>>>> Women have different issues than other groups - even stuff like when you
>>>> have a kid and take a year off, how do you keep up on your mad
>>>> programming skillz?  Or program with pregnancy-brain?
> I'll grant you pregnancy-brain is probably only found in women, but
> some men take a year (or more) off to look after a kid and issues
> around that are not unique to women.  It's actually pretty
> disappointing anyone would suggest that only women take child-related
> career breaks nowadays, but I guess this is a global group.

I am another person who doesn't weigh in on threads like this often, but 
I think this bears some comment, and as someone not involved in the main 
strand of discussion, I feel like I can address this as a sidebar 
without derailing the whole conversation. I do have a point, bear with me.

This false equivalency gets bandied around quite a lot in academic 
circles (maybe elsewhere, but I lead a sheltered life). Let me assure 
you that there is a significant difference between what goes on in a 
standard pat leave and what goes on in a standard mat leave. Let us not 
forget that the entire process usually kicks off with a fully formed 
being being removed from the mother's body, either through a bodily 
orifice, or surgically. Either way, it's the mother who has to deal with 
the *very real* medical consequences of this miraculous yet historically 
very deadly event. Quite often, the first part of a mat leave is spent 
just recovering from same. Then of course, there is the fact that you 
have this new life form who pretty much needs to be held by you in order 
to live. In a plurality of cases, this means also being a walking food 
dispenser, but in any case it means close, constant supervision and lots 
of body contact.

I'm not arguing that there aren't many dads who do a great job of child 
rearing, but in your average, everyday, heteronormative context, this by 
default falls to the woman. Bringing it back to the academic context, 
it's not rare at all to see dads on pat leave back in the office working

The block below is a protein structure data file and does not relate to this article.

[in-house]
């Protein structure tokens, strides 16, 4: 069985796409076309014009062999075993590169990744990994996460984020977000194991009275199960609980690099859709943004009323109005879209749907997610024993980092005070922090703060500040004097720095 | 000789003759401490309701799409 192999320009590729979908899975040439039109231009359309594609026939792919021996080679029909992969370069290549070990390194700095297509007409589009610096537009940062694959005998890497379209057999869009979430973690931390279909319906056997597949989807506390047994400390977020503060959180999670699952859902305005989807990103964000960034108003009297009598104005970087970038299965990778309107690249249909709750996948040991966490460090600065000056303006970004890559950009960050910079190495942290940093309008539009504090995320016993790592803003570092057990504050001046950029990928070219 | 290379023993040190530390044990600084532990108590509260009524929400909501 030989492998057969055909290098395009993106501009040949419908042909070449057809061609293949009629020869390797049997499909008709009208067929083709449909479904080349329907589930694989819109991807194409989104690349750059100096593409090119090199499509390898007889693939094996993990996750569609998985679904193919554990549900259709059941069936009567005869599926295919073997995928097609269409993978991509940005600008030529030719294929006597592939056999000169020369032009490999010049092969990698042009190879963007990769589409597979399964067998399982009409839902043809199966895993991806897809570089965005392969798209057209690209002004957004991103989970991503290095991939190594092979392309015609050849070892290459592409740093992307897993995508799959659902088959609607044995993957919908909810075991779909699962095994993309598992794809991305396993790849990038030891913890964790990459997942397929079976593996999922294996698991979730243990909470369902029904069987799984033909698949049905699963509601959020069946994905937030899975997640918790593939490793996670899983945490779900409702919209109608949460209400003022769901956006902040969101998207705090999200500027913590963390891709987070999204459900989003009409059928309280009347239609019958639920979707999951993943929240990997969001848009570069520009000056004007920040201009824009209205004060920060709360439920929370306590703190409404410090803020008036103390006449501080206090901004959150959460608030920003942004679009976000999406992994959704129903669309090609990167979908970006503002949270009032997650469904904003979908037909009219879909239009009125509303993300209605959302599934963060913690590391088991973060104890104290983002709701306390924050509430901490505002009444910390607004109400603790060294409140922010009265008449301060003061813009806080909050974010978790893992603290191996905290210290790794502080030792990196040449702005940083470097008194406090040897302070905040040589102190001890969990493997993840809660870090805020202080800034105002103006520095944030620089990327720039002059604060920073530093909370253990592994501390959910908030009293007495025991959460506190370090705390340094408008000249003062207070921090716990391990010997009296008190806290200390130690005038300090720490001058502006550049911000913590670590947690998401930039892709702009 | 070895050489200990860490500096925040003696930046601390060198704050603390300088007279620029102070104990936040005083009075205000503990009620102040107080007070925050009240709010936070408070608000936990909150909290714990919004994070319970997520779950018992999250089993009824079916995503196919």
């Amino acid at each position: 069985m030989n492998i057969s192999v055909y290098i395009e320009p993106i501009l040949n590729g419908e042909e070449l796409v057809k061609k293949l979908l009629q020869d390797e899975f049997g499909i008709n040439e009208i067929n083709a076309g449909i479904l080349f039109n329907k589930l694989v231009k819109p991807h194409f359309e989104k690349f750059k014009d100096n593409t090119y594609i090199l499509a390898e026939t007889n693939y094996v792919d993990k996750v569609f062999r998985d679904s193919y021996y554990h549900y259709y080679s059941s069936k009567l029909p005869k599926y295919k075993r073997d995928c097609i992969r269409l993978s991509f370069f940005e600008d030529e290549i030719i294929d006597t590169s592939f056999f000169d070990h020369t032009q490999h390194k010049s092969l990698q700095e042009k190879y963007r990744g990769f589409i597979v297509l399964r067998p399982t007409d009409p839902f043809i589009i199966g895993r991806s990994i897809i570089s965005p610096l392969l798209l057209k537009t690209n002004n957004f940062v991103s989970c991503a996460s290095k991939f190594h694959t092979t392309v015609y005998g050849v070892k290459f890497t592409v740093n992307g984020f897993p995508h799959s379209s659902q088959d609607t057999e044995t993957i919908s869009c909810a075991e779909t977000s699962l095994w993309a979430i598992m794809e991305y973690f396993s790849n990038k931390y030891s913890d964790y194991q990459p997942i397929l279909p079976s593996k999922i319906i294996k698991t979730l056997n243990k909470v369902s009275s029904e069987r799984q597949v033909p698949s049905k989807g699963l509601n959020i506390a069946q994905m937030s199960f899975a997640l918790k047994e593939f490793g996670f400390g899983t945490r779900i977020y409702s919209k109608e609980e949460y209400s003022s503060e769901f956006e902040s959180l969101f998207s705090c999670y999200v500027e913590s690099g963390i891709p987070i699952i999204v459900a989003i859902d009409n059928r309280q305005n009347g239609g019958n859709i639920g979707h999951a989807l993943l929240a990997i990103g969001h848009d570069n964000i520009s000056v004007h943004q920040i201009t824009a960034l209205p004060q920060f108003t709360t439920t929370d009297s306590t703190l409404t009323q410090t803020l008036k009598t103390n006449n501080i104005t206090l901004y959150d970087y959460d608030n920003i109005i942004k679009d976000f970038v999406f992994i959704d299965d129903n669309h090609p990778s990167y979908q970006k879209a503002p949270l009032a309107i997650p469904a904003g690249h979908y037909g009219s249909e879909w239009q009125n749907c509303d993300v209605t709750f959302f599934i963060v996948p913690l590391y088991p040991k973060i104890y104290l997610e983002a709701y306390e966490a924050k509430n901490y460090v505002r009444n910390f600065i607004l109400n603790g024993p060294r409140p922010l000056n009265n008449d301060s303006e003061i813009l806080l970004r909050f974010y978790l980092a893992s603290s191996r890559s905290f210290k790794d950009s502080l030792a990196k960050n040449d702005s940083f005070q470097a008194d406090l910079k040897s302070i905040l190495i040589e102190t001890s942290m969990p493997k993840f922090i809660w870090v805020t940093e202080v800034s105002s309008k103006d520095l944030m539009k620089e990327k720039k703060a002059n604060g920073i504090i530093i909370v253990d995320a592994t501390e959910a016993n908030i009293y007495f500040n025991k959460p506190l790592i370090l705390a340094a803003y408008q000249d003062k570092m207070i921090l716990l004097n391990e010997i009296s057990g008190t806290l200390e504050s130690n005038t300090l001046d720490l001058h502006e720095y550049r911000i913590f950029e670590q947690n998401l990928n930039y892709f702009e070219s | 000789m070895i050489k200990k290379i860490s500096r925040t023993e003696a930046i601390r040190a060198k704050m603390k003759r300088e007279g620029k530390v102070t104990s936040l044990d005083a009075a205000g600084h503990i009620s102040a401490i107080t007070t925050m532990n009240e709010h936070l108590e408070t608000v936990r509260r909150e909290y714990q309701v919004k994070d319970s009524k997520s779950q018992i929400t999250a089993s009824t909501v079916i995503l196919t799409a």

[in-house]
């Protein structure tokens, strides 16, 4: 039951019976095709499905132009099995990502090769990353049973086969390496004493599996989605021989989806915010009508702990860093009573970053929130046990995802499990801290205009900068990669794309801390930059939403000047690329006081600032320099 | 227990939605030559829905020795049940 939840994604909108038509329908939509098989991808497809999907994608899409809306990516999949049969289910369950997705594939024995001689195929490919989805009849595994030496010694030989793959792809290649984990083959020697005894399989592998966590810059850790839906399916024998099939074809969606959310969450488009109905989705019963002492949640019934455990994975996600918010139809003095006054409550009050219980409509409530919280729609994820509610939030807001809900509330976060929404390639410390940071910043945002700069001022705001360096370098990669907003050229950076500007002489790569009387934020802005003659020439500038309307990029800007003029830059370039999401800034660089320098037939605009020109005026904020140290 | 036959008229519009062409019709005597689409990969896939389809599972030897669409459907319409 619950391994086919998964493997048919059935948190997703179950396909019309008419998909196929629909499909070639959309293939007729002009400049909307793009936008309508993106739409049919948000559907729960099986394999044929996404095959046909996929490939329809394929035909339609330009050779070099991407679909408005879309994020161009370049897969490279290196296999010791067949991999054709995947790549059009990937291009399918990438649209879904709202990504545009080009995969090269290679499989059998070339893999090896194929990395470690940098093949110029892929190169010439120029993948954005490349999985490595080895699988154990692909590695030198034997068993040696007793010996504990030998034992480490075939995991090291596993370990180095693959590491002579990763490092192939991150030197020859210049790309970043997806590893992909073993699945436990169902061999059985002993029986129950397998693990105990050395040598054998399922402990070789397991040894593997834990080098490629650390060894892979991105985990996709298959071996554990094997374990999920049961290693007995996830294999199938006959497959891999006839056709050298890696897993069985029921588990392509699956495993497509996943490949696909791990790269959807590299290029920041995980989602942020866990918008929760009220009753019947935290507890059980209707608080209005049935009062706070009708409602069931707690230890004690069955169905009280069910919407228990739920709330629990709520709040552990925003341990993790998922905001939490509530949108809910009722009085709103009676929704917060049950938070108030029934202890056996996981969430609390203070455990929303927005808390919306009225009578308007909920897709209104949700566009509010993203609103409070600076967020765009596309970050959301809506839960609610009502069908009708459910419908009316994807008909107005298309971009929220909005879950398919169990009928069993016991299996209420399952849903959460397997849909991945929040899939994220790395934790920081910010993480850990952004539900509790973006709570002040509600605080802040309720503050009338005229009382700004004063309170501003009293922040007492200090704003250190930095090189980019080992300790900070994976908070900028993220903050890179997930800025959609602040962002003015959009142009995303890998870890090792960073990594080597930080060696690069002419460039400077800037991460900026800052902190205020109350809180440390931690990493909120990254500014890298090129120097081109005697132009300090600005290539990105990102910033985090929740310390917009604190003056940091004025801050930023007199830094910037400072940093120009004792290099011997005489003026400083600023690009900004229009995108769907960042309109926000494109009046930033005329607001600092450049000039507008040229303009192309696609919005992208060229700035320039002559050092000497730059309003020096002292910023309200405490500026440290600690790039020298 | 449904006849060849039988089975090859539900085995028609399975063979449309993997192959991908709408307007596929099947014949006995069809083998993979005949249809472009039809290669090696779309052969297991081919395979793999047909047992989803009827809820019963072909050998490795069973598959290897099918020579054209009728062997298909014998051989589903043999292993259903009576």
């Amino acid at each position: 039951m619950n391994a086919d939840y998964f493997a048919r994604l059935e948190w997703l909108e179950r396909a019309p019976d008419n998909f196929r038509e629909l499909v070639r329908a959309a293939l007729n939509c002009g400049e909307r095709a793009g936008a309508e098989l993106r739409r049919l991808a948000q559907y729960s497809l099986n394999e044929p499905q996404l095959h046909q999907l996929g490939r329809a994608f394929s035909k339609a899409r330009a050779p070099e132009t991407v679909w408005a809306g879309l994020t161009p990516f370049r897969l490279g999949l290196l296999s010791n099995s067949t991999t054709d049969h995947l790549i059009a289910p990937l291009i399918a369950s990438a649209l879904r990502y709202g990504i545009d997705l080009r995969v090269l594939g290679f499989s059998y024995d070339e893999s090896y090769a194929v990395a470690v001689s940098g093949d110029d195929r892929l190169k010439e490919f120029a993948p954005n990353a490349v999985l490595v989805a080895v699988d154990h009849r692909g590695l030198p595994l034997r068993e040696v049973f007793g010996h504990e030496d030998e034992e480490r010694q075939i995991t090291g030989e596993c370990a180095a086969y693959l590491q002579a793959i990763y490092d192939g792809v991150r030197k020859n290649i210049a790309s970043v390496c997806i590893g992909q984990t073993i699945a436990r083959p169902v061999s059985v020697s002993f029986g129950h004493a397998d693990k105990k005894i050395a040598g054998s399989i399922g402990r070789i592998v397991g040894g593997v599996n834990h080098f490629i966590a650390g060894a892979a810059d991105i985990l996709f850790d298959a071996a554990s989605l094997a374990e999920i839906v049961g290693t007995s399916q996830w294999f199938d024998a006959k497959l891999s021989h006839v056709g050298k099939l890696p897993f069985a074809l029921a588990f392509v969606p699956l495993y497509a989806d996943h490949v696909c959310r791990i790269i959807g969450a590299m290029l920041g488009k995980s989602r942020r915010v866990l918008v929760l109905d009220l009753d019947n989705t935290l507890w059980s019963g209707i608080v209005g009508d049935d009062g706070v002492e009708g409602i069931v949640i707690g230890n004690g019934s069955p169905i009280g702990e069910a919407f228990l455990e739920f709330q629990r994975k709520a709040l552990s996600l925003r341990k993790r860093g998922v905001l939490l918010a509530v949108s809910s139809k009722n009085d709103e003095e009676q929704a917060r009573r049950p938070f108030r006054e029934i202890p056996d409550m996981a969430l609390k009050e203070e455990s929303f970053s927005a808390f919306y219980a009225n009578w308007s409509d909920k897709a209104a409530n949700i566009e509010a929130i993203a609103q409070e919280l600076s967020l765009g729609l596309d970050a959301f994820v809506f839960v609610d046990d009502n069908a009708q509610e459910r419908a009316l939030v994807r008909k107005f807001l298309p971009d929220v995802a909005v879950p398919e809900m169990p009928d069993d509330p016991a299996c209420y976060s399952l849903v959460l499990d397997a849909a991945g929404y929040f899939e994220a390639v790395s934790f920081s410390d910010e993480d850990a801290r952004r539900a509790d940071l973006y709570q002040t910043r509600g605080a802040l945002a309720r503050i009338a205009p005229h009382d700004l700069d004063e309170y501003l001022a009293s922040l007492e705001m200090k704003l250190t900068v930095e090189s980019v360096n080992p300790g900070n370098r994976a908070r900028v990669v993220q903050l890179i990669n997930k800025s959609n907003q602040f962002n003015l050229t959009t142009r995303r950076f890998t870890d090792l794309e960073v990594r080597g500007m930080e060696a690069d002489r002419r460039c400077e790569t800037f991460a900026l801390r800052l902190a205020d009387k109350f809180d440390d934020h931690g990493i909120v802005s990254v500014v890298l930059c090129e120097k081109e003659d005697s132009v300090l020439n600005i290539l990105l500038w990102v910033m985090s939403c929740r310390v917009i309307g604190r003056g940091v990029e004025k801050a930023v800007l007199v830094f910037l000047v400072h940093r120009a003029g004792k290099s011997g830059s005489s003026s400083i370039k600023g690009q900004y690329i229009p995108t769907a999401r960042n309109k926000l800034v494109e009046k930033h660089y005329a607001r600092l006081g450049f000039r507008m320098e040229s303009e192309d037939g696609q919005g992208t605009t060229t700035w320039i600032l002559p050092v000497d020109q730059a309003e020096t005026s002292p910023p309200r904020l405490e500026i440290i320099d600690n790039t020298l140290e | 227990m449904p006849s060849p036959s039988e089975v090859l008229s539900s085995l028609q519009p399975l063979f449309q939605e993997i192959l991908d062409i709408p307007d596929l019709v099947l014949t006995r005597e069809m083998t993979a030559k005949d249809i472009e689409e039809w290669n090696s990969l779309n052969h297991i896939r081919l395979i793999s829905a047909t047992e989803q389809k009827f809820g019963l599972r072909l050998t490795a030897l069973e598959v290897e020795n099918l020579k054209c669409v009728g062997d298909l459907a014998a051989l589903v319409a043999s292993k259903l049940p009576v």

at (sometimes, but not always) reduced capacity, sometimes from day two 
or three. I have rarely if ever seen women on mat leave come into the 
office; they are busy dealing with all the issues above, which mat leave 
was invented to help deal with in the first place.

I will not even get into the dynamics of "missing years" in CVs and 
their implications for women who take mat leaves. Suffice to say, this 
is a real problem in the academic world, and tenure committees seem to 
have this weird blind spot around mat leaves.

So to my point: why am I bringing this up in this thread? Because when a 
topic like this comes up in general communities, it often has to be 
explained, just like this. For the marginal participant in a community, 
who might or might not start a discussion around these topics, how much 
less likely would they be to do so if they knew they were going to have 
to explain the particulars of why pregnancy and maternity are hard for 
professionals in our society? I can almost guarantee you this is already 
top of mind -- said participant probably does not want to have to 
unravel this whole messy skein of social and biological implications in 
an email thread with 3500 people. But they might be willing to ask their 
questions in a group that shares a common understanding of the issues 
and can talk about them without having to justify themselves or start 
from first principles. In a way, it's a lot like the reason a community 
like code4lib (or any other community) exists in the first place. 
Otherwise, we could just discuss everything on AllLibrariansEver-L.

Anyway, I hope you don't feel like people are piling on, MJ. I think 
it's a token of respect that every member of the code4lib community has 
for each other that folks *are* making the effort to understand and be 

Needless to say, I support wholeheartedly the idea of libtechwomen or 
any other venue -- if there are folks who feel it is needed, then that 
needs to be respected.



Stephen Marks
Digital Preservation Librarian
Scholars Portal
Ontario Council of University Libraries

[log in to unmask]

"Fearlessness is better than a faint heart for any man who puts his nose 
out of doors. The length of my life and the day of my death were fated 
long ago." --Skírnismál